Twenty years is a long time to be making music people want to listen to. It’s also a timespan that would see many artists lose their creativity and let their creative palette run dry. Fortunately, this is not the case for Lamb. With the release of their sixth album comes another platter of electronic brilliance that sounds fresh and contemporary whilst still adding their own dusting of unique, synthy magic to each track.
The album was mostly recorded at Andy Barlow’s own recording studio, named ‘The Lookout’ due to its panoramic views of the South Downs, and that feeling of space and landscapes permeates throughout the album. There is also the undeniable sense of two artists who feel at home and comfortable in themselves and how they work with one another, with an ability to experiment, both in terms of the production and in how Lou Rhodes pushes her voice and the lyrics into new territory.
From the outset, it first appears that there’s extensive use of sparse looping textures, something that has become synonymous with 2014’s electronic music, giving the sense that Lamb might simply be trying to fit into a structure that has become so popular in the present. However, the duo have done something different and taken inspiration from other things that are happening in music today, plied them open and then moulded them into something of their own creation. Opening with the intergalactic-inspired In Binary, driven by mathematical synths and pounding beats, Rhodes’ vocals float futuristically above the spacious mass of sound that creates the sense of being propelled into a party in another galaxy. It’s sophisticated and full of atmosphere, setting the protocol for the rest of the album.
Lead single We Fall In Love glitters with the same intergalactic feel, but with a more sensuous feel that explores lust through a NASA-lens. The synths twinkle and glimmer whilst the infectious beats build and quicken the pace. As Satellites Go By similarly cements the extra-terrestrial flow of Backspace Unwind, but with a fiery tenderness that is enhanced by the beautifully arranged strings that gives the whole song a glowing sensation that will give you goosebumps. It subtly paints visual images of lovers looking up at starry skies and endless landscapes: who said romance was dead?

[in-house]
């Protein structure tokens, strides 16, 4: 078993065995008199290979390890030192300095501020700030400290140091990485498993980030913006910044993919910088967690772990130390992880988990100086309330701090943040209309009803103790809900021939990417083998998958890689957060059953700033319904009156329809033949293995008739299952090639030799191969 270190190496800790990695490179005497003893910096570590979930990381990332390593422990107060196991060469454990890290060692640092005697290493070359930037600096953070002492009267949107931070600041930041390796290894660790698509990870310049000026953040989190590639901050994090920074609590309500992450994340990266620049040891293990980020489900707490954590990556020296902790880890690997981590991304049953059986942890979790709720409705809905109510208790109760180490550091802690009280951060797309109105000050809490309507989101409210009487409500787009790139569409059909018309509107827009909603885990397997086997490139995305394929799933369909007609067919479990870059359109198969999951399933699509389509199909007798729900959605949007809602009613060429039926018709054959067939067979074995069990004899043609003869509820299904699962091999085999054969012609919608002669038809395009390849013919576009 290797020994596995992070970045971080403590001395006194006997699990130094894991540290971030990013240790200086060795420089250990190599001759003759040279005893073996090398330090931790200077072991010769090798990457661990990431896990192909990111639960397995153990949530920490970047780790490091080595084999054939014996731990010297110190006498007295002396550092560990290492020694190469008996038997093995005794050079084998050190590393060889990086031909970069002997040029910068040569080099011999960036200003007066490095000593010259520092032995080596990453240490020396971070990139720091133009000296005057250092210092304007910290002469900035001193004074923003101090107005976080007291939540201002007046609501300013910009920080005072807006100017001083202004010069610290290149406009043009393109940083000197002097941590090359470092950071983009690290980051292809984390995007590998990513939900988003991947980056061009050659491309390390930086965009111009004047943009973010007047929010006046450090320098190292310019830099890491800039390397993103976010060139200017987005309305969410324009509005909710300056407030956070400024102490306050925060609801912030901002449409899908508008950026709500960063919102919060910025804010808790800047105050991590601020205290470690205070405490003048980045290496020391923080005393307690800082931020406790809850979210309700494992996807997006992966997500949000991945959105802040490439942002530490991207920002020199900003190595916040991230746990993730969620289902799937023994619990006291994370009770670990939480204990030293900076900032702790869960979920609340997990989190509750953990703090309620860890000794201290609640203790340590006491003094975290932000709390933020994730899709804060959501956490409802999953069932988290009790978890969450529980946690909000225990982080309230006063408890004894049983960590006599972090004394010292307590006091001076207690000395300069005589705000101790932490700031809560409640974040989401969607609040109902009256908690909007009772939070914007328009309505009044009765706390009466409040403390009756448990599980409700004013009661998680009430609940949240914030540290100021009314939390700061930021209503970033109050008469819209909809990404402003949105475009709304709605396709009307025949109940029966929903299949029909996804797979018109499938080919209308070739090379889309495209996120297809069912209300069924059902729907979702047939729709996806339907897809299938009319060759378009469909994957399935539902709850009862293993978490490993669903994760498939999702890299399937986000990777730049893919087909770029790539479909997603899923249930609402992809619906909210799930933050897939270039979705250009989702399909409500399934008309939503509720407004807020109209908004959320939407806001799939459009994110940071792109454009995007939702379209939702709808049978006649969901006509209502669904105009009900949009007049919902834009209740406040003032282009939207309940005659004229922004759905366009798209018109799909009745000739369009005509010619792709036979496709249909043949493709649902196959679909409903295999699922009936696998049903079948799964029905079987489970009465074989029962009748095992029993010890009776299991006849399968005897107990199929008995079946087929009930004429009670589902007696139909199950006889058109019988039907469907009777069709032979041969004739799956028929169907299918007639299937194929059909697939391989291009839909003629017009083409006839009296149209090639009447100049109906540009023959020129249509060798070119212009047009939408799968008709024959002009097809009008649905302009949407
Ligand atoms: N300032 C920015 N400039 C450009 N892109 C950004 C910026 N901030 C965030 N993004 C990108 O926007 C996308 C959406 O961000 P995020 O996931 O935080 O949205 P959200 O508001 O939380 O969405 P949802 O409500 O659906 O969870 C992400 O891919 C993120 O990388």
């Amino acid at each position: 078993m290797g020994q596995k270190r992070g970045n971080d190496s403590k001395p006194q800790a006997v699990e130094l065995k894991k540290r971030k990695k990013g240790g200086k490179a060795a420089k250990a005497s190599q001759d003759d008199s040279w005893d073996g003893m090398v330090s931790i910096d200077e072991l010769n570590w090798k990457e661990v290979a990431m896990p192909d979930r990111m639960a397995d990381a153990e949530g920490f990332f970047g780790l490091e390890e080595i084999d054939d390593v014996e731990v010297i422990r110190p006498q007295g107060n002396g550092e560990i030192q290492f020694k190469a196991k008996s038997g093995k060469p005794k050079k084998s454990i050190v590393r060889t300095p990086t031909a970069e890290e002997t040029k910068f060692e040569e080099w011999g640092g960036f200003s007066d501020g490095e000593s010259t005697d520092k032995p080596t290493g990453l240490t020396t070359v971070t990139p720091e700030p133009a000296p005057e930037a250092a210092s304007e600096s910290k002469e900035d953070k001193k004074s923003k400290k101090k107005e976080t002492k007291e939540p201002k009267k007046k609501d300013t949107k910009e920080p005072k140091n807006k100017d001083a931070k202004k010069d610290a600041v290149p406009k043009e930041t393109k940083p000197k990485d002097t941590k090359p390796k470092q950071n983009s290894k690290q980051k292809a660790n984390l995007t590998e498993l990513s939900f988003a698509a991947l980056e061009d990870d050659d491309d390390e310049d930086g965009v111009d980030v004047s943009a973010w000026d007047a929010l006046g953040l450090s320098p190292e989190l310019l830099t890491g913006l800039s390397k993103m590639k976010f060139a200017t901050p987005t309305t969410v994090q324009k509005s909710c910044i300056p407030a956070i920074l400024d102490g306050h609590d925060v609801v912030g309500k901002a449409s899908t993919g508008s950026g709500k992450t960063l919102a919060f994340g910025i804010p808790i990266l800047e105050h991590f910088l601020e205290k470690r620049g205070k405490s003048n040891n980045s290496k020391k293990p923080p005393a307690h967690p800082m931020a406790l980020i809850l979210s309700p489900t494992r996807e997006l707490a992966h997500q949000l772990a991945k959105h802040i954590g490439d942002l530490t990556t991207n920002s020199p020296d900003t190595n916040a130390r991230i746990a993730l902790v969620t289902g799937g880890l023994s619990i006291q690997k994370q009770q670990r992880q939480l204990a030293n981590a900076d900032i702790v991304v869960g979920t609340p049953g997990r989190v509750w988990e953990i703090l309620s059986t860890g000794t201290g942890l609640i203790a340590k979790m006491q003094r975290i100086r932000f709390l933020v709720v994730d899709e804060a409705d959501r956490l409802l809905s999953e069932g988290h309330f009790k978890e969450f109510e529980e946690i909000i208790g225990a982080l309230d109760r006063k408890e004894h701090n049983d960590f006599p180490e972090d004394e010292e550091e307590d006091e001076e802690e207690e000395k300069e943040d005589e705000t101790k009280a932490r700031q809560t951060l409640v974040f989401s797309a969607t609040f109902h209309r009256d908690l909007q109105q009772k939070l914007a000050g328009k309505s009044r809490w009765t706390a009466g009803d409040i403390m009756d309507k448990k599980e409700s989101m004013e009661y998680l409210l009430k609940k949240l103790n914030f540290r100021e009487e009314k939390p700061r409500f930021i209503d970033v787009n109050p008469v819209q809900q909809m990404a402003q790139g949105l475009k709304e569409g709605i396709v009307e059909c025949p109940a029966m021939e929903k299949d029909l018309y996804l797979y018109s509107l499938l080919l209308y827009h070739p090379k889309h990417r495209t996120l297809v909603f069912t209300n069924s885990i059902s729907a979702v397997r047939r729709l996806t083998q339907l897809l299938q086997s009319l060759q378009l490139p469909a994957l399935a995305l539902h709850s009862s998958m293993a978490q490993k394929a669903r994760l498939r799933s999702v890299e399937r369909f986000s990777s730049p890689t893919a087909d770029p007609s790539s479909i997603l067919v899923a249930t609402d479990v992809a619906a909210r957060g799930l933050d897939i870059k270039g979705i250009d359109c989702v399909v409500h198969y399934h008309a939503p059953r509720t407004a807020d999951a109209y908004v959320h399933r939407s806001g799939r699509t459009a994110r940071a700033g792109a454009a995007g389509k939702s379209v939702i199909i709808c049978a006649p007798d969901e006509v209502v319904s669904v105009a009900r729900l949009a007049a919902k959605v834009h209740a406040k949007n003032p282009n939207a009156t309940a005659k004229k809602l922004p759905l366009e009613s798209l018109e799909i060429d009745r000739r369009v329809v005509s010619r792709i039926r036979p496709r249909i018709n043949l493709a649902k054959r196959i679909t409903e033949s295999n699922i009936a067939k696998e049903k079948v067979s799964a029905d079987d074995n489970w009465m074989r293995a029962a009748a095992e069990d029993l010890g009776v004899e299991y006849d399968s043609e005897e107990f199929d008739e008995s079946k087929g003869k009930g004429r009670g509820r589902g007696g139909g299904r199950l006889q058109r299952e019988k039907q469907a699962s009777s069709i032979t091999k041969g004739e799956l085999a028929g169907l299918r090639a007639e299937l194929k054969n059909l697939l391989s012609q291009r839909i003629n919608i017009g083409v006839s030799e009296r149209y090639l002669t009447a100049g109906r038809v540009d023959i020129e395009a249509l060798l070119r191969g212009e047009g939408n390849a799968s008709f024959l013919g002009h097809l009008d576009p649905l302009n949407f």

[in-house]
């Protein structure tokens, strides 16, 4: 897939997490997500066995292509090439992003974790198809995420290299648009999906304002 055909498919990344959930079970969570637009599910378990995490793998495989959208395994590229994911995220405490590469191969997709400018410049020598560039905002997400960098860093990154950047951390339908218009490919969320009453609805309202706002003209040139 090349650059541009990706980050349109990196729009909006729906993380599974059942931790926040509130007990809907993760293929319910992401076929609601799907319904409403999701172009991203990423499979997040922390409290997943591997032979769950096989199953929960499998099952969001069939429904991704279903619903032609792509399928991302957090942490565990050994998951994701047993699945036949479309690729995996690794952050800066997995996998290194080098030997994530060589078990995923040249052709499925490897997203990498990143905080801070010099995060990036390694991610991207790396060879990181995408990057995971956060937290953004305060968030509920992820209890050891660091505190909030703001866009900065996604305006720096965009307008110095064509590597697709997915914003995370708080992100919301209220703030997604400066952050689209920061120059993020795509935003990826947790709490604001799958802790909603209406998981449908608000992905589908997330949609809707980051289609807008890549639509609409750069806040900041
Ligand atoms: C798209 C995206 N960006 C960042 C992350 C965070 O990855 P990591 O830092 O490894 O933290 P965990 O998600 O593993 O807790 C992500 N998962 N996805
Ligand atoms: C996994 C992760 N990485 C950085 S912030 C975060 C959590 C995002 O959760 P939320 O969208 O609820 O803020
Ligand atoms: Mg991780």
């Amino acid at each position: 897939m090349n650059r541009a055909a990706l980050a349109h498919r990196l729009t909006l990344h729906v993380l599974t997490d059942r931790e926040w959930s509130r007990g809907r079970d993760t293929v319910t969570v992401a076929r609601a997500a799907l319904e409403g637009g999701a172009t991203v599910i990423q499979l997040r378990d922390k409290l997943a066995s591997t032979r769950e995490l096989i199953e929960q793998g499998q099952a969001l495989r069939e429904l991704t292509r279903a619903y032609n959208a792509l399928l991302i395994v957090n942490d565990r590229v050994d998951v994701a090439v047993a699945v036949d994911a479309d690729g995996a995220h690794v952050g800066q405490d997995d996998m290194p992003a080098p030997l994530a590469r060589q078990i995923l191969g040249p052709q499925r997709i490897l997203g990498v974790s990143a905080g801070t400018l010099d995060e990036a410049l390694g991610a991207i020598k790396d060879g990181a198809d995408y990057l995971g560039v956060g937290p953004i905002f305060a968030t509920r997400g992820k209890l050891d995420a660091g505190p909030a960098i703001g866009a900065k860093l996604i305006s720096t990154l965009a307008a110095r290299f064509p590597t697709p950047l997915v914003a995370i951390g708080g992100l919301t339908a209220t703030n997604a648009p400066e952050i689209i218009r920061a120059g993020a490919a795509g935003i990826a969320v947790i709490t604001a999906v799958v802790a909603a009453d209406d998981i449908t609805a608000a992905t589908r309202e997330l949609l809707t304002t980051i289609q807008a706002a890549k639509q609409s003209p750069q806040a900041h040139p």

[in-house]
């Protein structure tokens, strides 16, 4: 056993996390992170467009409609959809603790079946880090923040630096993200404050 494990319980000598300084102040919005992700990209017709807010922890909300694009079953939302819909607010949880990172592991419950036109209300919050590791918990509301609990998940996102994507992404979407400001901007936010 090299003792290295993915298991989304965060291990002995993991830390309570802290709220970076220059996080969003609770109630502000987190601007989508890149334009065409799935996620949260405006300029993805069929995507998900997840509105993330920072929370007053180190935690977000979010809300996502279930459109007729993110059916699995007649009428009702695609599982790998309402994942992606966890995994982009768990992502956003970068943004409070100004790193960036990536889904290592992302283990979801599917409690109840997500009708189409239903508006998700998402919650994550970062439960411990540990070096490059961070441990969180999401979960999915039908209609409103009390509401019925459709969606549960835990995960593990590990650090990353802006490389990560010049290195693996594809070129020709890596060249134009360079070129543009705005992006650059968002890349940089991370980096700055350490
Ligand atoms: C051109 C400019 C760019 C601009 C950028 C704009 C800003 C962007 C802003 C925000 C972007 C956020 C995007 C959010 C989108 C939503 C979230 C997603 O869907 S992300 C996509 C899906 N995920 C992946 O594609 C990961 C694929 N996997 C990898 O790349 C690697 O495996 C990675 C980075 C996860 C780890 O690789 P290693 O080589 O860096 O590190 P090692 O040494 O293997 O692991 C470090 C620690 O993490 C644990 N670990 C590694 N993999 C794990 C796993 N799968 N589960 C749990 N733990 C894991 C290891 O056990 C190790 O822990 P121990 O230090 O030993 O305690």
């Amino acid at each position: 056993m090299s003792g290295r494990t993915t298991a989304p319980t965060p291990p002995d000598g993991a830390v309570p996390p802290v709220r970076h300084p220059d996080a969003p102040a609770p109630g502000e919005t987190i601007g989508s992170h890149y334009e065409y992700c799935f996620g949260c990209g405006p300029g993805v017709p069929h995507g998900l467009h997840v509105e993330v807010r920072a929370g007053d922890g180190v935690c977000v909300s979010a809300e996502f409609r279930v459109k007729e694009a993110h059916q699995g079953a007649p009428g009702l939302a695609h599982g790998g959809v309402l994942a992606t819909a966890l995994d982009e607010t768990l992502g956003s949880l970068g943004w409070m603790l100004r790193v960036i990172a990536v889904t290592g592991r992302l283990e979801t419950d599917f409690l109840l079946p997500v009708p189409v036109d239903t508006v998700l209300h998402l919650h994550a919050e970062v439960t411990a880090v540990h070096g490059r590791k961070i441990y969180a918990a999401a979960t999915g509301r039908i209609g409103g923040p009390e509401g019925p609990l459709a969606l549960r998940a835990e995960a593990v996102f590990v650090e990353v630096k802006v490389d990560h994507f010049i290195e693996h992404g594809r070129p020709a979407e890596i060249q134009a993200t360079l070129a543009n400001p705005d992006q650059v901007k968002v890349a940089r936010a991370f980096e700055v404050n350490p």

Yet it is tracks like Nobody Else and Doves & Ravens that stand up and show how Lamb are still making relevant and interesting music. With their Portishead-esque set-ups and textures, where Rhodes’ voice creeps around the entangled enclaves of complex polyrhythms and artificial sounds, it’s seductive and enticing – clever whilst still being catchy. The heartrending love song Nobody Else is an example of the tenderness that the duo are able to demonstrate through the album, but in contrast Seven Sails stands as a statement of more dramatic experimentation that plays with dub-inspired musings and melds them into their own sound.
Closing with the lullaby-style Only Our Skin, the album is brought to a gentle ending. The subtlety and effortlessness of the vocals and the looping harmonies are hypnotic and beautiful as it rocks back and forth, rising and falling in time with the breathing as it pans around in stereo.
The masterful production of the record really brings the album into its own. It does exactly as it needs to do, creating enough atmosphere to get the message across, but without overdoing it. There is still ambition in the music, and evidently a clear vision of how they wanted this album to come across. It touches the heart, has a fire and makes you relax as Lamb transport you to a parallel universe where troubles evaporate.